If you are going to split your colonies to make increase, then I would think removing the split from the top brood box and adding empty comb would be like reversing...and you wouldn't have to. At some point you will have enough colonies and maybe you wouldn't want to split as a primary swarm control method. I think you'll find that supering early and often, one reversal at the beginning of that first flow, and allowing the queens to have an unlimited broodnest, will build big honey producing colonies.
 

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GI was dedicated teacher, and I can't dispute his success at keeping bees in Maryland. But, if I performed some of George's tricks here in the Champlain valley, I could see real problems...Imrie Shims, or having to reverse 3 times starting in February.
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Why would Imrie shims be a problem in Vermont and not down here.

We teach reversing in April, not sure why GI talked about Feb. Too cold here still.
 

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Feb would be about right for that area of MD. Climate there is warmed by Ocean temps (Gulf stream). Although quite aways north of me in latitude, the bee season is only about 10 days later than mine. Check your hardiness zone map from a nursery sales outlet.

Can't understand George's infatuation with the "shim." Went through some hives with shims just across the beltway, on the VA side. My friend was throwing out his shims with a vengence. Apparently, the shim was not even desirable in that area.

Years before that, had tried a similar approach myself - a shortcut for nectar foragers seemed like a good idea. I used a tapered wooden roof shingle about 3/4 inch wide on the sides of the hives at the top of the brood nest to open a 3/8 crack at the front. My test didn't last long. Only a small percentage of the foragers used the shortcut. Learned later that foragers prefer to negotiate through the broodnest when other options exist.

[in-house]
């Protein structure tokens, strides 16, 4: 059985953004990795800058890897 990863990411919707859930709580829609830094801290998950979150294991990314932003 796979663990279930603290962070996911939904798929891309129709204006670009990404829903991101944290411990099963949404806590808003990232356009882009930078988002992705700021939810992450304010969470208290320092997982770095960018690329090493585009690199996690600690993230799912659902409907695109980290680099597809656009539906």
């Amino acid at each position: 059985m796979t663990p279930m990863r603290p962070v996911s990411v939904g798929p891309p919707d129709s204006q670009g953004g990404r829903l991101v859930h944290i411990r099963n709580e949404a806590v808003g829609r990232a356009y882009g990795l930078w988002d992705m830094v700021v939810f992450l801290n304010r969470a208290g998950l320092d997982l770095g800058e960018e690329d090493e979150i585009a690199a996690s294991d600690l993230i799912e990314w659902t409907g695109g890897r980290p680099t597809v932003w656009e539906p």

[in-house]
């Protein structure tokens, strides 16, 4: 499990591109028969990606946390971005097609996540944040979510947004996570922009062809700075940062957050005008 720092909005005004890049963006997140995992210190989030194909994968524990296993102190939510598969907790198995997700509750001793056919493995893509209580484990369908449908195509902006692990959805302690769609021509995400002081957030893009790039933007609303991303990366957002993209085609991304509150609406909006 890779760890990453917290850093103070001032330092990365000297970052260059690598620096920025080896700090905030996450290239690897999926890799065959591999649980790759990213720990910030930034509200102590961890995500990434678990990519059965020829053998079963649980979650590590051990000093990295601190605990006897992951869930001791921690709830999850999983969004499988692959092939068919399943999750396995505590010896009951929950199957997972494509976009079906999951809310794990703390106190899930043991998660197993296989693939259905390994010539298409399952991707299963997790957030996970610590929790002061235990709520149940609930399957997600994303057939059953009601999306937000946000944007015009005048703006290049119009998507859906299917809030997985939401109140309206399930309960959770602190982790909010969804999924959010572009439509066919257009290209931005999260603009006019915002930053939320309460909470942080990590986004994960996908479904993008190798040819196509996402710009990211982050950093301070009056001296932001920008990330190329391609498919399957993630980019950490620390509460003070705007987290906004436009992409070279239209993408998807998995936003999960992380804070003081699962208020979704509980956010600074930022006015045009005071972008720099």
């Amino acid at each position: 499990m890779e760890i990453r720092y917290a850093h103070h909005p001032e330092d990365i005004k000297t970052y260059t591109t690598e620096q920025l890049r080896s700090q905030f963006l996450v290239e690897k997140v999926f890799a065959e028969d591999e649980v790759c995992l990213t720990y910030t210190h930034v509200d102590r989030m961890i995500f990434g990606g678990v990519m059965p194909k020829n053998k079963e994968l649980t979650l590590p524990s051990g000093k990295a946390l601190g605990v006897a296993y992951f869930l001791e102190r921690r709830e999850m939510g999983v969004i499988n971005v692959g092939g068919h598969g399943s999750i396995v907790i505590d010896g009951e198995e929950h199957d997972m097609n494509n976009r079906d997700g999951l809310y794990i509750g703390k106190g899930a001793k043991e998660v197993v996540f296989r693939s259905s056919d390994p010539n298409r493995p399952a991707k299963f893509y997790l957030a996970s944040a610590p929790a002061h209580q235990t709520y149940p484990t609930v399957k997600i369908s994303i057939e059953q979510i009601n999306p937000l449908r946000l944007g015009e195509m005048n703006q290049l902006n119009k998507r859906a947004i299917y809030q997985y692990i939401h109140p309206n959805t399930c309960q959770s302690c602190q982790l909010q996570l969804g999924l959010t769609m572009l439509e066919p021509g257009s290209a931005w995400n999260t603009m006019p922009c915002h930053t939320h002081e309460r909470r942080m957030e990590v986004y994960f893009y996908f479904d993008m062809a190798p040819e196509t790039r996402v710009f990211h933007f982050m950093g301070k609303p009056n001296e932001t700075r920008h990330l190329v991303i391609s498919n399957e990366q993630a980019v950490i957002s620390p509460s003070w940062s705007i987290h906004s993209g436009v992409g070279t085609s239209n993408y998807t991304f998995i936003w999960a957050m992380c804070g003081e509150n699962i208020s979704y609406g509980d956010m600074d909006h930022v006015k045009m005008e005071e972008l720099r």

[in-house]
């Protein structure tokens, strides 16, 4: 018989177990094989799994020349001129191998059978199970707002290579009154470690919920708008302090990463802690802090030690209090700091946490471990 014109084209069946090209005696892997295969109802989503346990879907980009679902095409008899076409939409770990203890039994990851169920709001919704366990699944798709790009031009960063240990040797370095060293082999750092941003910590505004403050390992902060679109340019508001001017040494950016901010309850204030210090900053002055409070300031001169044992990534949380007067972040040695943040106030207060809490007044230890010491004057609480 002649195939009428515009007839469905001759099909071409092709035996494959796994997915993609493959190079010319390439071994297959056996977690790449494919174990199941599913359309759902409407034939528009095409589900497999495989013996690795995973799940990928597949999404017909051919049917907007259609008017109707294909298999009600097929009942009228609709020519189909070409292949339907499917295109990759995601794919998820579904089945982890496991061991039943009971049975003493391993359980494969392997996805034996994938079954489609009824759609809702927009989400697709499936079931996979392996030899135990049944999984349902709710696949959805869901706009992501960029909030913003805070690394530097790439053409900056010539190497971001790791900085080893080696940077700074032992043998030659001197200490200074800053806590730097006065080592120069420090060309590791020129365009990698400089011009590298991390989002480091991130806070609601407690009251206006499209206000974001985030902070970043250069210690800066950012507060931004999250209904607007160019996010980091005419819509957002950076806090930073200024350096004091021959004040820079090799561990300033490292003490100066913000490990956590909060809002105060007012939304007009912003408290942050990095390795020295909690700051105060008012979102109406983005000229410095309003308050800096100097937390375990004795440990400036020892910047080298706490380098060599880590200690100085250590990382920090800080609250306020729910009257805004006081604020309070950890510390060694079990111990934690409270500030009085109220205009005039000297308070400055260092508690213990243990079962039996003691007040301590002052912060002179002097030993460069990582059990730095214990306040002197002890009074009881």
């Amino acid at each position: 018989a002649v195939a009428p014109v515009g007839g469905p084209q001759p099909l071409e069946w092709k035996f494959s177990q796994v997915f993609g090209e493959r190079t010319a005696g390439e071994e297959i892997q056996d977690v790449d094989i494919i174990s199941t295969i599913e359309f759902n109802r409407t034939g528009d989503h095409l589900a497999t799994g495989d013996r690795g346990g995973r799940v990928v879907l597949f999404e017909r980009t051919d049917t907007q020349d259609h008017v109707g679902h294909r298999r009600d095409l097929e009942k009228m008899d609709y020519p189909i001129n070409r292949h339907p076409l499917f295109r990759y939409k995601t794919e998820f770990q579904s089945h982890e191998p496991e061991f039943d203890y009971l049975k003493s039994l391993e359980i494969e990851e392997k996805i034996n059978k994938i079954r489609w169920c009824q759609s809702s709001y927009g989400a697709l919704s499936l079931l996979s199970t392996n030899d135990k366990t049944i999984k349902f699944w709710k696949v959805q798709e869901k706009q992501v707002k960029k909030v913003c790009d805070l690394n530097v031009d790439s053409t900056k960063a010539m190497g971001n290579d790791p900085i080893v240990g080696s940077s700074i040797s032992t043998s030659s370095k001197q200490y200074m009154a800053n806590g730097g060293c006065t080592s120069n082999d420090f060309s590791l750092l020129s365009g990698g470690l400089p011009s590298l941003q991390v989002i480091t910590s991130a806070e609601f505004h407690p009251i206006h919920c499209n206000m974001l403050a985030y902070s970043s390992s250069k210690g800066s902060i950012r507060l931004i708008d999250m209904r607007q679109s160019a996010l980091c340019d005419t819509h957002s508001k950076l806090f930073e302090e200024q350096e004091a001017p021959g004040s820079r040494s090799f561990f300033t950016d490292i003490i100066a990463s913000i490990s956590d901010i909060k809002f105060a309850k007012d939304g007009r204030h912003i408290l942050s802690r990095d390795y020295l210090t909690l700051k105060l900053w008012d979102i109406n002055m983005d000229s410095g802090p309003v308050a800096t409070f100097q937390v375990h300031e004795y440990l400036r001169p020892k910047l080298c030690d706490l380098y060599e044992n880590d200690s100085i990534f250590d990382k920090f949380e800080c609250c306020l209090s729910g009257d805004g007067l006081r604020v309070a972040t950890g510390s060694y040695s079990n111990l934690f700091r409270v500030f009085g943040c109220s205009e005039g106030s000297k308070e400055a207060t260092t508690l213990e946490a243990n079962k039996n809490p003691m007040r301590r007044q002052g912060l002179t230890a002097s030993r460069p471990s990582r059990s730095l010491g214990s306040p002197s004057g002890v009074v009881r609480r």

The worst part was the accumulation of propolis in the frame rest area below the crack. The colonies were preparing to close the unwanted opening with propolis. That means that an undue portion of the workforce was diverted to propolis gathering. Or reduced honey production. Maybe George used bottom beespace supers, and this would not be so obvious. I was stunned when the shim showed up in supply catalogs.

Walt
 

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Feb would be about right for that area of MD. Climate there is warmed by Ocean temps (Gulf stream). Although quite aways north of me in latitude, the bee season is only about 10 days later than mine. Check your hardiness zone map from a nursery sales outlet.

Learned later that foragers prefer to negotiate through the broodnest when other options exist.
I think it's a mistake to plan your hive manipulations by the calendar date or the zone maps. Think pollen/nectar flows. I've tried to pin down what flow in the VA/MD area starts the swsarm preparations. It's before Dandelion. I've been told that there's a little low growing pink/purple flower that might be the one to start things moving. Was it Henbit? So, I would wait until then to reverse. I would add a couple supers...or CB...a bit before that time just to take up any incoming nectar so they don't start swarm preps too early. I would also keep my colonies in a larger broodnest.

Read what Tom Seeley has said about foragers. The foragers don't take the nectar up through the broodnest. The give it to receiver bees somewhere near the entrance. It's the receiver bees that take it up into, around, and above the broodnest. He likens the process to a factory. Factories have raw materials entering the factory at one end. Someone with a forklift has to unload the truck, and place the raw materials in the proper place. The truck driver doesn't do the job. He's a trucker and we all know that truckers don't lift anything. Now if there are many trucks to unload, and only one forklift, then there's a backup at the door.